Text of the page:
sealing and temporarily bonding a perimeter of the frontside surface of the substrate with a temporary bonding agent to an etchant-impermeable first plate;
sealing a perimeter of the backside surface of the substrate to an etchant-impermeable second plate having an opening facing the unprotected portion of the backside of the substrate; and
sealing the second plate to an etchant-impermeable cap that spans the etchant-impermeable first plate thereby providing means for preventing the etchant from contacting the temporary bonding agent.
48. A process for forming a micromachined thermoelectric sensor comprising:
(a) providing a substrate having a frontside surface and a backside surface, the frontside surface forming a plane;
(b) forming a detector on the frontside surface of the substrate, the detector having a thin dielectric membrane which includes a plurality of patterned thin thermoelectric lines, hot junction means for sensing a source radiation and cold junction means for sensing a reference temperature associated signal, wherein the thermoelectric lines are formed from compositions selected from the group consisting of antimony, bismuth, selenium, tellurium and mixtures thereof; thereafter
(c) micromachining an opening in a portion of the backside surface of the substrate opposite the hot junction means but not opposite the cold junction means; thereafter and
(d) forming two slits on opposite sides of the detector, approximately perpendicular to the plane of the frontside surface of the substrate and extending through the thin dielectric membrane for enhancing thermal isolation of the hot junction means of the detector from the substrate, wherein the two slits form a perimeter of the detector.
49. The process of claim 48, further comprising forming a radiation absorbing layer supported by the thin dielectric membrane at the opening.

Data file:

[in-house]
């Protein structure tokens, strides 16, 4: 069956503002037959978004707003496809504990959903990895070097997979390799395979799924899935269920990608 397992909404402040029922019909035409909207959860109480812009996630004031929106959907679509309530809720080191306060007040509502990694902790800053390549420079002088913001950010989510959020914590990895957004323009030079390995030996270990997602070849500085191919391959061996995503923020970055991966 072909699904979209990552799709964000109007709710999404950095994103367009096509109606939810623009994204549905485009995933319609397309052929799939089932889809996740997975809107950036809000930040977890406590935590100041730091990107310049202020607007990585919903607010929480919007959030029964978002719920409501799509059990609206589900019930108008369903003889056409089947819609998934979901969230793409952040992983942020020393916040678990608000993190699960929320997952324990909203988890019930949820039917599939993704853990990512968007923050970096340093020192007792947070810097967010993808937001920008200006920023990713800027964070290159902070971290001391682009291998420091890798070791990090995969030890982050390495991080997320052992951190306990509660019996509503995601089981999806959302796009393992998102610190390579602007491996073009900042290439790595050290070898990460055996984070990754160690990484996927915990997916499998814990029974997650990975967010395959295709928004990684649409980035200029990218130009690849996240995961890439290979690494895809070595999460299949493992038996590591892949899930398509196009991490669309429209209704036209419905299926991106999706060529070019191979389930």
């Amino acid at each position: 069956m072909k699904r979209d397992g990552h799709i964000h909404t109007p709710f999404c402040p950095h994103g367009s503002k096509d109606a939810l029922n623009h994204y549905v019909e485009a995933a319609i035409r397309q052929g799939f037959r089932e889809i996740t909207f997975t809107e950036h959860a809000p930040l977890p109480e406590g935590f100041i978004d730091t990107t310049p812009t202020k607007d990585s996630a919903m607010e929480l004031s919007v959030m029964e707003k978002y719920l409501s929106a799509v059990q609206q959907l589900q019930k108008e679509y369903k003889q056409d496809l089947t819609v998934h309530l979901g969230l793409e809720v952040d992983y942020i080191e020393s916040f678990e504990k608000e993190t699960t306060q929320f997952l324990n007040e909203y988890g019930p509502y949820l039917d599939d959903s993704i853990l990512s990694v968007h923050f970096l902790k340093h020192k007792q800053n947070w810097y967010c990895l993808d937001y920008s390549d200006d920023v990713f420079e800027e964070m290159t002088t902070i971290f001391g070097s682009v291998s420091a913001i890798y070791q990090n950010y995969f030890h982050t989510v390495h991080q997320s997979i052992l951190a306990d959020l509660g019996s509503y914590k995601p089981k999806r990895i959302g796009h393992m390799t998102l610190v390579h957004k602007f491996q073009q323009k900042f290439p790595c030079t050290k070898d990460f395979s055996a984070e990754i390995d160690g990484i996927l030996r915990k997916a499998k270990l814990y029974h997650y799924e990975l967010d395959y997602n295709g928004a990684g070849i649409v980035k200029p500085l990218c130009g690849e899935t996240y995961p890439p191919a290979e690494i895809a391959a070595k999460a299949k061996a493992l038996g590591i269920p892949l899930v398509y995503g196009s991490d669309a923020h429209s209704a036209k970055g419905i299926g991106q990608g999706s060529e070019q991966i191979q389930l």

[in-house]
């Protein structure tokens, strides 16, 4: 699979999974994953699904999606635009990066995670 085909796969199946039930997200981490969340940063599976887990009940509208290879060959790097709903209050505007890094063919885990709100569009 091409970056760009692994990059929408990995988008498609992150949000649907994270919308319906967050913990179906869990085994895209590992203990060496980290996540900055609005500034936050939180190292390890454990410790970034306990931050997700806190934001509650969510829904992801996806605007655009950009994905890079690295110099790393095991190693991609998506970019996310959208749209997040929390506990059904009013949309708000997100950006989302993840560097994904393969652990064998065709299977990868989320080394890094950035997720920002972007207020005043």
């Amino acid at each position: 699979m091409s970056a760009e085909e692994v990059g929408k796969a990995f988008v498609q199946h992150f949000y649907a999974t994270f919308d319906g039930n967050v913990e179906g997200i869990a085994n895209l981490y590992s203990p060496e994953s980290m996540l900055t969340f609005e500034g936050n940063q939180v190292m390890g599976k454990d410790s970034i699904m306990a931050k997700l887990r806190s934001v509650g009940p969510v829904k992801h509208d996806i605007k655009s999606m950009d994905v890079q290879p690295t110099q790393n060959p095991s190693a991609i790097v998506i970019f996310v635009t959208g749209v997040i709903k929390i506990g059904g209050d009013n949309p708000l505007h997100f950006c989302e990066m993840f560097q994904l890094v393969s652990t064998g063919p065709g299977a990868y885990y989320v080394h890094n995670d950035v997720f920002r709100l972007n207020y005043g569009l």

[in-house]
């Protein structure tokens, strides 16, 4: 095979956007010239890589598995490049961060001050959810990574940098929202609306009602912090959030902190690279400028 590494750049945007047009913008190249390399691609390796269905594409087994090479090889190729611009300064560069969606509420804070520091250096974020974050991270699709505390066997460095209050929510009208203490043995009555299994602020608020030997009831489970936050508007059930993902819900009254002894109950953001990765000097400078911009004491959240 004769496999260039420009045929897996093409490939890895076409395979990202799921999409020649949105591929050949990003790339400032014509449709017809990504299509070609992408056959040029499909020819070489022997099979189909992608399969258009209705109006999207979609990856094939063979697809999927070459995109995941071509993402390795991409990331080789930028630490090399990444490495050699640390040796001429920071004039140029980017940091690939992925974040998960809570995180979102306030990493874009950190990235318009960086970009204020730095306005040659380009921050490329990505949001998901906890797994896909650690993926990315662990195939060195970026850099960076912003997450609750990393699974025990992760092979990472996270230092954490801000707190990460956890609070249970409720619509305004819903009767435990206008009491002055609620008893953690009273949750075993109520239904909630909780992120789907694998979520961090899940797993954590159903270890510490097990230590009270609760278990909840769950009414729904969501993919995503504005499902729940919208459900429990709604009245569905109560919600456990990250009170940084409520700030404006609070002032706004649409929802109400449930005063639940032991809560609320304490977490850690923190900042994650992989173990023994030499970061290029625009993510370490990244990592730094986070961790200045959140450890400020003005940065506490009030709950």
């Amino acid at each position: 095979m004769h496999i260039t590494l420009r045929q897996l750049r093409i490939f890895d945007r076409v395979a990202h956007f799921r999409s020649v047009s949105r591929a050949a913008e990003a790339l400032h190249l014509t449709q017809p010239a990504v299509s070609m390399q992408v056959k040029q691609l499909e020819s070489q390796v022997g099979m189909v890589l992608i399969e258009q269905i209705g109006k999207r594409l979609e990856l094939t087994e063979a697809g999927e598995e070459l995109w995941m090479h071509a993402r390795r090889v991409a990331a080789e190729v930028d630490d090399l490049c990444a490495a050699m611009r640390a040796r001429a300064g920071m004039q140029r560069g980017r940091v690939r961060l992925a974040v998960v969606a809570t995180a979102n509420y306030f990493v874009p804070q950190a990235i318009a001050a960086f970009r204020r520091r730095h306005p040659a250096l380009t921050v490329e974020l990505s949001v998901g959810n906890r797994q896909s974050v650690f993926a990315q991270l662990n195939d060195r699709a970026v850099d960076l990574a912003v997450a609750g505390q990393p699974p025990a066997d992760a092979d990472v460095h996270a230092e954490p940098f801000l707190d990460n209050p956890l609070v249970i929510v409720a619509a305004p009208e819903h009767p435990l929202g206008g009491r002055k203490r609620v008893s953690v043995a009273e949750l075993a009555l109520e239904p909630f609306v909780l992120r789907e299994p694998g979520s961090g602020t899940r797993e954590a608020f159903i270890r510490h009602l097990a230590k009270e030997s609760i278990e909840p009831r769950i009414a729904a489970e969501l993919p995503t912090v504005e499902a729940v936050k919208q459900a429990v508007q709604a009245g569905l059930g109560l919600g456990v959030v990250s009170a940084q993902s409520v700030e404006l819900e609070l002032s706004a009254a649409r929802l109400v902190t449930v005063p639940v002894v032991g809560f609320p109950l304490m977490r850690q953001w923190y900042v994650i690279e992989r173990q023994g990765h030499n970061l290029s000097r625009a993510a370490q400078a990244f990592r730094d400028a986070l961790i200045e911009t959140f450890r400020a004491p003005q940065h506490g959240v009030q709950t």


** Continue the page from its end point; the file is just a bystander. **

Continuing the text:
50. A process for forming a micromachined thermoelectric sensor comprising:
(a) providing a substrate having a frontside surface and a backside surface, the frontside surface forming a plane;
(b) forming a detector on the frontside surface of the substrate, the detector having a thin dielectric membrane which includes a plurality of patterned thin thermoelectric lines, hot junction means for sensing a source radiation and cold junction means for sensing a reference temperature associated signal, wherein the thermoelectric lines are formed from compositions selected from the group consisting of antimony, bismuth, selenium, tellurium and mixtures thereof;
(c) micromachining an opening in a portion of the backside surface of the substrate opposite the hot junction means but not opposite the cold junction means;
(d) forming two slits on opposite sides of the detector, approximately perpendicular to the plane of the frontside surface of the substrate and extending through the thin dielectric membrane for enhancing thermal isolation of the hot junction means of the detector from the substrate, wherein the two slits form a perimeter of the detector; and
(e) forming two gaps having narrow widths near but on opposite sides of the opening in the substrate, with the hot junction means of the detector therebetween, the gaps being formed approximately perpendicularly to the thin dielectric membrane and extending through the thin dielectric membrane and into the opening in the substrate for enhancing additional thermal isolation of the hot junction means of the detector from the substrate.
51. A process for forming a micromachined thermoelectric sensor comprising:
(a) providing a substrate having a frontside surface and a backside surface, the frontside surface forming a plane;
(b) forming a detector on the frontside surface of the substrate, the detector having a thin dielectric membrane which includes a plurality of patterned thin thermoelectric lines, hot junction means for sensing a source radiation and cold junction means for sensing a reference temperature associated signal, wherein the thermoelectric lines are formed from compositions selected from the group consisting of antimony, bismuth, selenium, tellurium and mixtures thereof;
(c) micromachining an opening in a portion of the backside surface of the substrate opposite the hot junction means but not opposite the cold junction means; and
(d) forming two slits on opposite sides of the detector, approximately perpendicular to the plane of the frontside surface of the substrate and extending through the thin dielectric membrane for enhancing thermal isolation of the hot junction means of the detector from the substrate, wherein the two slits form a perimeter of the detector, and
wherein the micromachining of the opening in the portion of the backside surface of the substrate further includes forming a groove in the substrate for defining a boundary for the detector and a scrap portion of the substrate, and separating the detector from the scrap portion of the substrate at the groove.
52. A process for forming a micromachined thermoelectric sensor comprising: